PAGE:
I made the analogy the other day to my co-workers that doing a new project in a new programming language is like writing a dissertation on a topic you don't know in a foreign language you don't really know. Not only are you struggling with figuring out what you want to do with the project, but you're also having problems expressing yourself to the compiler/interpreter in the new syntax.
That was a lead in to the fact that my irritation with python has reached its breaking point. I originally started using python because it was billed as an "Object Oriented Programming Language". After reading through the first seven chapters of ORA's Learning Python, it looks to me like python is simply a procedural language with some objects bolted on. Most of the examples from the first chapters were procedural statements with only passing lip service to actually using objects. Classes aren't introduced until chapter 8 and, when they are presented they're presented in a ship-shot manner with little practical application. If I wanted no practical application for my code, there are a thousand OOP books out there to tell me how to create a generic Shape object and subclass a Square, Circle and Triangle from that, then override the Shape.compute_area() method in Square, Circle and Triangle to calculate the area appropriate for each. Is it too fucking much to ask for a reasonable example to use for coding!?!?!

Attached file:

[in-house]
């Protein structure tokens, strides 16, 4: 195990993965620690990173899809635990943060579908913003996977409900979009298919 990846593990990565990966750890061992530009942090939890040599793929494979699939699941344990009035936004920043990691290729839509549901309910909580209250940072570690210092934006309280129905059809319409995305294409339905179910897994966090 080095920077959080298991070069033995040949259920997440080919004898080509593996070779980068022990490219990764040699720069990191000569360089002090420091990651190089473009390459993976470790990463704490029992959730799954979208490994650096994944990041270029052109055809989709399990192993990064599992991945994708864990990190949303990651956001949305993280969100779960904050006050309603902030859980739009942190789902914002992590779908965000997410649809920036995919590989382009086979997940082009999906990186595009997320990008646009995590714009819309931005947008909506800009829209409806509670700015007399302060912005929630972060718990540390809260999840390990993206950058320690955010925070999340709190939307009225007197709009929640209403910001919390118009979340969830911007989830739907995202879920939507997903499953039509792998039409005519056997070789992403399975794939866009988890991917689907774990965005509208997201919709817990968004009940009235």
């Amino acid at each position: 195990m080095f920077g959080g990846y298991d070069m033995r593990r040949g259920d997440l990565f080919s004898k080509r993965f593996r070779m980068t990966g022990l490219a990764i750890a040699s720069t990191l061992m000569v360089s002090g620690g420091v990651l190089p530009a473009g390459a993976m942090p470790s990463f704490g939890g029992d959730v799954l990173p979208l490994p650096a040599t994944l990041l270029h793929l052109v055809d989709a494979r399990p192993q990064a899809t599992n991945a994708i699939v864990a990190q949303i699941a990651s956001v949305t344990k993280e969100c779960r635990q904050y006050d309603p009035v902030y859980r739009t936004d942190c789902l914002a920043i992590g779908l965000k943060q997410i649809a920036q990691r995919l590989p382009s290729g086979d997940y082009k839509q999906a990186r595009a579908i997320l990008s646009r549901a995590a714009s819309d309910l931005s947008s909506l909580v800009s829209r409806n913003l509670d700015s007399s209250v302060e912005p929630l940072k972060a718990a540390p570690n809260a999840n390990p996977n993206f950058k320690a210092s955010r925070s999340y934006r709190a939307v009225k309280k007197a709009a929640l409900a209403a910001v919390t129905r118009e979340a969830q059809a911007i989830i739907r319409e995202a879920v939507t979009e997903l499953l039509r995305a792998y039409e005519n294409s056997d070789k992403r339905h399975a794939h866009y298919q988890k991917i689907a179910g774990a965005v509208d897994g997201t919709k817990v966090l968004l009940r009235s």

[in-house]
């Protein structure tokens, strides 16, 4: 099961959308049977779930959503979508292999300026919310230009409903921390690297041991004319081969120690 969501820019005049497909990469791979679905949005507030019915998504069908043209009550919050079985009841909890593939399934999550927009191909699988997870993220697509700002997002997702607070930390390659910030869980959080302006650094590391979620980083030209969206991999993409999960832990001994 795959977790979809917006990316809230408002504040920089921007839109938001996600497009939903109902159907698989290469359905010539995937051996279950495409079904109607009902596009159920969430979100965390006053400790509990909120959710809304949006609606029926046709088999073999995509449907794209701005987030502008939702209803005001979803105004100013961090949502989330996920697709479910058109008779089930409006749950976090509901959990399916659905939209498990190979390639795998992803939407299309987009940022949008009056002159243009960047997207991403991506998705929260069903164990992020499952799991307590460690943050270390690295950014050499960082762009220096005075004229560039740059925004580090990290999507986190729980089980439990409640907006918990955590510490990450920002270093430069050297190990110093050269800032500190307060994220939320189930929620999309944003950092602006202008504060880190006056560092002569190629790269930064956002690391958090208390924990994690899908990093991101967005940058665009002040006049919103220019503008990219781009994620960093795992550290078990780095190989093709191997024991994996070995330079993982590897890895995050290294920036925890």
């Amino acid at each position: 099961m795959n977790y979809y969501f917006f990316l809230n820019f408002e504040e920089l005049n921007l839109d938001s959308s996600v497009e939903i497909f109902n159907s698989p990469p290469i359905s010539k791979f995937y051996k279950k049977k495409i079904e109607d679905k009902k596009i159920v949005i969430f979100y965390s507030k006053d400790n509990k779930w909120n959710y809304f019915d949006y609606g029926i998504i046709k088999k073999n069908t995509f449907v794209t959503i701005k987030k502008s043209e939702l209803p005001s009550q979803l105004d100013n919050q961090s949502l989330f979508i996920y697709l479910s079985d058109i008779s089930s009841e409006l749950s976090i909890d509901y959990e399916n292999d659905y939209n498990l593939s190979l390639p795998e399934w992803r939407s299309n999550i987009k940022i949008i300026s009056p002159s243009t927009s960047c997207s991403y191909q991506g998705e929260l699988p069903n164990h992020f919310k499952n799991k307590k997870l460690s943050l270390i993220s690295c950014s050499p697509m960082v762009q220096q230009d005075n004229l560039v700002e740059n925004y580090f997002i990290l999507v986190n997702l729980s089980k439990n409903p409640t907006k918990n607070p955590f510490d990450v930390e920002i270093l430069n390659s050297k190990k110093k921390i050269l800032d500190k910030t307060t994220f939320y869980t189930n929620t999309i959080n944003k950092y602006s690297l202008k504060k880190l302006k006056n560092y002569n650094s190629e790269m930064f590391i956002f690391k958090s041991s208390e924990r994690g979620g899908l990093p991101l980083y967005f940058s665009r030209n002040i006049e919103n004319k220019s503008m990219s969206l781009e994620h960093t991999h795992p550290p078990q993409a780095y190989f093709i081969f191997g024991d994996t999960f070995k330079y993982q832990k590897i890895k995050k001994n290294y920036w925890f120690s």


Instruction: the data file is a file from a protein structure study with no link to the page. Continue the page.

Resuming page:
Well, apparently not. The Practical Programmers in their Ruby book A) use a concrete example (that of coding a jukebox) for their discussions and B) talk about and show objects from the first chapter. Perhaps I'll give python another chance a little later, but for now, I think I'll use ruby to make my new project. The documentation is clearer and the pureness of the Object Orientation is much more appealing.